W3C home > Mailing lists > Public > public-html-admin@w3.org > February 2013

Re: EME and proprietary plug-ins

From: Chris Wilson <cwilso@google.com>
Date: Wed, 13 Feb 2013 09:58:37 -0800
Message-ID: <CAJK2wqXNtaPQkwrzfOkurHfhTEHs=z2yjgo6KN58xn2fHrQKgQ@mail.gmail.com>
To: Henri Sivonen <hsivonen@iki.fi>
Cc: Robin Berjon <robin@w3.org>, Andreas Kuckartz <A.Kuckartz@ping.de>, Sam Ruby <rubys@intertwingly.net>, Fred Andrews <fredandw@live.com>, Glenn Adams <glenn@skynav.com>, public-html-admin@w3.org
On Tue, Feb 12, 2013 at 11:50 PM, Henri Sivonen <hsivonen@iki.fi> wrote:

> On Tue, Feb 12, 2013 at 11:41 PM, Chris Wilson <cwilso@google.com> wrote:
> > Actually, Henri, you're conflating Flash (or Silverlight) availability
> with
> > "known licensing terms for DRM module".  That's not actually true...

> I think it's you—not me—who is conflating the licensing of the module
> itself and whether content providers are willing to target the module.
> The licensing of Flash Player and Silverlight is a known thing
> (including it being known that they are unavailable in many cases). I
> have no illusions that having Flash Player available made different
> platforms equally targeted by content providers. See
> http://lists.w3.org/Archives/Public/public-html-admin/2013Feb/0019.html

Indeed, I saw that message, and I'm not arguing with your point.  I'm
merely saying "Flash/SL as a baseline req" doesn't mean "Flash/SL is
sufficient".  I think that you're saying that, also, here.

The "type of device" part of
> http://lists.w3.org/Archives/Public/public-html-admin/2013Feb/0153.html
> strongly suggests that EME won't solve the problem Google TV faced.

I would hope.

> Currently, browsers within the Windows platform have roughly equal
> opportunity to host Silverlight and Flash and browsers within the Mac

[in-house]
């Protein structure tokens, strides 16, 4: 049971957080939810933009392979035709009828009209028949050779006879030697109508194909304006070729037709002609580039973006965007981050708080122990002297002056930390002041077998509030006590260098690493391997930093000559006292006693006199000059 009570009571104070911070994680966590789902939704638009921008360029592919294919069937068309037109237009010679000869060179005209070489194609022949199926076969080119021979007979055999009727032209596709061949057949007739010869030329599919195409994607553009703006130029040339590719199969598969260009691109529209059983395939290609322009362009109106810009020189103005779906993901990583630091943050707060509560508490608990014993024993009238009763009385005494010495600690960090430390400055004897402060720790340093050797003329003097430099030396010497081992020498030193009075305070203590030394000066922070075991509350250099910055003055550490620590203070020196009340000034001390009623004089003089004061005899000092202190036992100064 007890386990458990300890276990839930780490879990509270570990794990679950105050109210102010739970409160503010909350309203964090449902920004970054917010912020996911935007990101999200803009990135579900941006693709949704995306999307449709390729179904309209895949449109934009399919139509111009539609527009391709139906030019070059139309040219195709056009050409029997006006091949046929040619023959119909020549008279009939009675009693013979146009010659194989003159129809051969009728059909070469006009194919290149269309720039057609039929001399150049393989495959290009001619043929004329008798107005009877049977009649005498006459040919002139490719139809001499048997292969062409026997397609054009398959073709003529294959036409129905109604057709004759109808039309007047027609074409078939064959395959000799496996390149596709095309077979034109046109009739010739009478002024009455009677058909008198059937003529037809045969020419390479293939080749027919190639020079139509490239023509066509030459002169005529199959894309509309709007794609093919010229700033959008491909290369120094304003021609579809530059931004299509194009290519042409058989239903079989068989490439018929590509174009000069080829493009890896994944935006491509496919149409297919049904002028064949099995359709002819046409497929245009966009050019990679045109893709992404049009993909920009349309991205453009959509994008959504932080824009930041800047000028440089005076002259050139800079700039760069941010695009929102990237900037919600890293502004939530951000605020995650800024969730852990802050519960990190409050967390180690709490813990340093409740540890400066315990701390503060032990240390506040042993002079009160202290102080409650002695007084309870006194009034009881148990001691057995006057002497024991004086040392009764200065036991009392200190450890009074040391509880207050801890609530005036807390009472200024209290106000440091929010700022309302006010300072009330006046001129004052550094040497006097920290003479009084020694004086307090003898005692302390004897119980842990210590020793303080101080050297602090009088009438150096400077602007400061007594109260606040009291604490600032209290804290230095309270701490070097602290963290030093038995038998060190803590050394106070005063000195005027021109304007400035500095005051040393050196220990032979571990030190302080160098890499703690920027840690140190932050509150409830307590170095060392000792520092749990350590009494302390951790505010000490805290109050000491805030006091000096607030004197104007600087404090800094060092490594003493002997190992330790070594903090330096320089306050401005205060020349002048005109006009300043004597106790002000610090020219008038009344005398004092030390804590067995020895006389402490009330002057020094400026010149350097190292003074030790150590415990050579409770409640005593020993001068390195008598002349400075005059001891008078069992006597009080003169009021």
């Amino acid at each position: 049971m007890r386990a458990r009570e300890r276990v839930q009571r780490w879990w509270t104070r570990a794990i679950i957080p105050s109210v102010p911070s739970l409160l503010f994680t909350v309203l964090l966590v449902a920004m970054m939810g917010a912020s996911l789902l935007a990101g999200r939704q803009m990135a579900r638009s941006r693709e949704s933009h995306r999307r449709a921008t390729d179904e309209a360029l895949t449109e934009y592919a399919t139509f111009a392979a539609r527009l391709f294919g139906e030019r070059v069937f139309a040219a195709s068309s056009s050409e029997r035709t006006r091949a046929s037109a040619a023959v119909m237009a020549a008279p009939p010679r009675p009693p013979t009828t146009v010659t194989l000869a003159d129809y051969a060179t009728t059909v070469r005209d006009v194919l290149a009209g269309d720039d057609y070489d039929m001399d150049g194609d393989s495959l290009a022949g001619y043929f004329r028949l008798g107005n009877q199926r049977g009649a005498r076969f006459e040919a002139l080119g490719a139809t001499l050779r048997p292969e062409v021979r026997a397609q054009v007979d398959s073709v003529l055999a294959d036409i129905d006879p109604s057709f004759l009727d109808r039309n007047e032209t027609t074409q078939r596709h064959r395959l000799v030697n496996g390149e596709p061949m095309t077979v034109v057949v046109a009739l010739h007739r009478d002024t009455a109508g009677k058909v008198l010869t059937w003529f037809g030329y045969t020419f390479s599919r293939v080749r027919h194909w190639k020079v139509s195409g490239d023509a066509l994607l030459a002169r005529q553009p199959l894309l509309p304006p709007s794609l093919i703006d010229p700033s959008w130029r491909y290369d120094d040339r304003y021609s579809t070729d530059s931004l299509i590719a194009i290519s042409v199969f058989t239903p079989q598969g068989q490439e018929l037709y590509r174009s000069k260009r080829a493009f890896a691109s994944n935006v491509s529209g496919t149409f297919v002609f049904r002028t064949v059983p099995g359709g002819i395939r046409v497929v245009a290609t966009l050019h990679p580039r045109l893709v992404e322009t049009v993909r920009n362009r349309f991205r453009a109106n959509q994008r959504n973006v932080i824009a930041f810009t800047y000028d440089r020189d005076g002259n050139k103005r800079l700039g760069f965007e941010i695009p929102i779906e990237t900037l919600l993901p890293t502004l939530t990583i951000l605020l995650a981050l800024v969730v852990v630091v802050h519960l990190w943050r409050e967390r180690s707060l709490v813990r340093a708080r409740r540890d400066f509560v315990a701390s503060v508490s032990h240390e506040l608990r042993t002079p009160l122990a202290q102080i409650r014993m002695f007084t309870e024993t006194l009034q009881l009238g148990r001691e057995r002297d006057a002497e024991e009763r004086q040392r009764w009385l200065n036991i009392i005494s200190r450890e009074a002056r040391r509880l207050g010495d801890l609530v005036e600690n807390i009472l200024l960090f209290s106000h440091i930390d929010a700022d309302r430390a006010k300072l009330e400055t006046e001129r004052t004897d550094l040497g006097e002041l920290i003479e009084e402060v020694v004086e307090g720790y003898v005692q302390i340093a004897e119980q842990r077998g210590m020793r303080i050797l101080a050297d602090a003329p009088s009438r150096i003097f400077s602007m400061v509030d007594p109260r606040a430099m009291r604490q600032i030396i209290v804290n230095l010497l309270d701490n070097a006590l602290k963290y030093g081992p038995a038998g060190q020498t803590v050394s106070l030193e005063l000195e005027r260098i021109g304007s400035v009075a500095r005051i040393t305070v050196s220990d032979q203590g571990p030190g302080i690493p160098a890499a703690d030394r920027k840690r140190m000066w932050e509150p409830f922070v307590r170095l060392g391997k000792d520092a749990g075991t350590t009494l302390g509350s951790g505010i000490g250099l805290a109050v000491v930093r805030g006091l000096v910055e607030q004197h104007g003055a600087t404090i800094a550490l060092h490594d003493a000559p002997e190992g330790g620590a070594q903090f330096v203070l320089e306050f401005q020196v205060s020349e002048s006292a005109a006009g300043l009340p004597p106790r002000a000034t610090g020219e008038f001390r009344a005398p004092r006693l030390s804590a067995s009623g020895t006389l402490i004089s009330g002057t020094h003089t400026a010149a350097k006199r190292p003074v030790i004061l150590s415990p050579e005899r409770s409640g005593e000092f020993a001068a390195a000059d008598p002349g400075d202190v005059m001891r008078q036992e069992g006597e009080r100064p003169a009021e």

> OS X platform have roughly equal opportunity to host Silverlight and
> Flash. And Netflix targets Silverlight apparently without
> authenticating its host browser. (Netflix works in unofficial builds
> of the Firefox code base, for example, and NPAPI doesn't provide a
> trusted way to authenticate the host anyway.) On the other hand, on
> Android, Netflix is equally unavailable in all browsers and all
> browsers have equal opportunity to send intents to the native Netflix
> app. On desktop Linux, Netflix is equally unavailable in all browsers.

Although those examples are true, there are counter-examples - for example,
Fox blocked GoogleTV based on UA string.  But this isn't relevant, really -
all I was saying is that as a baseline requirement, I think EME is less
costly than Flash/SL, and that content providers will make their own
decisions about where they will license and allow their content - as they
are already doing.  I was responding to the thread of reasoning I thought I
heard you making that said "EME would make the playing field less level
than it already can be (and is) with Flash/SL."  I don't believe that to be
true, other than browsers that don't support EME.  Using Flash/SL as the
black box to insulate a browser from getting its hands dirty delivering
content protection is just fooling yourself, in my opinion.  If you want to
be hardcore that DRM is bad, then shut off Flash and other proprietary

I should be clear I am not representing Google in this matter; my opinions
are my own.
Received on Wednesday, 13 February 2013 17:59:10 UTC

This archive was generated by hypermail 2.4.0 : Friday, 17 January 2020 19:57:22 UTC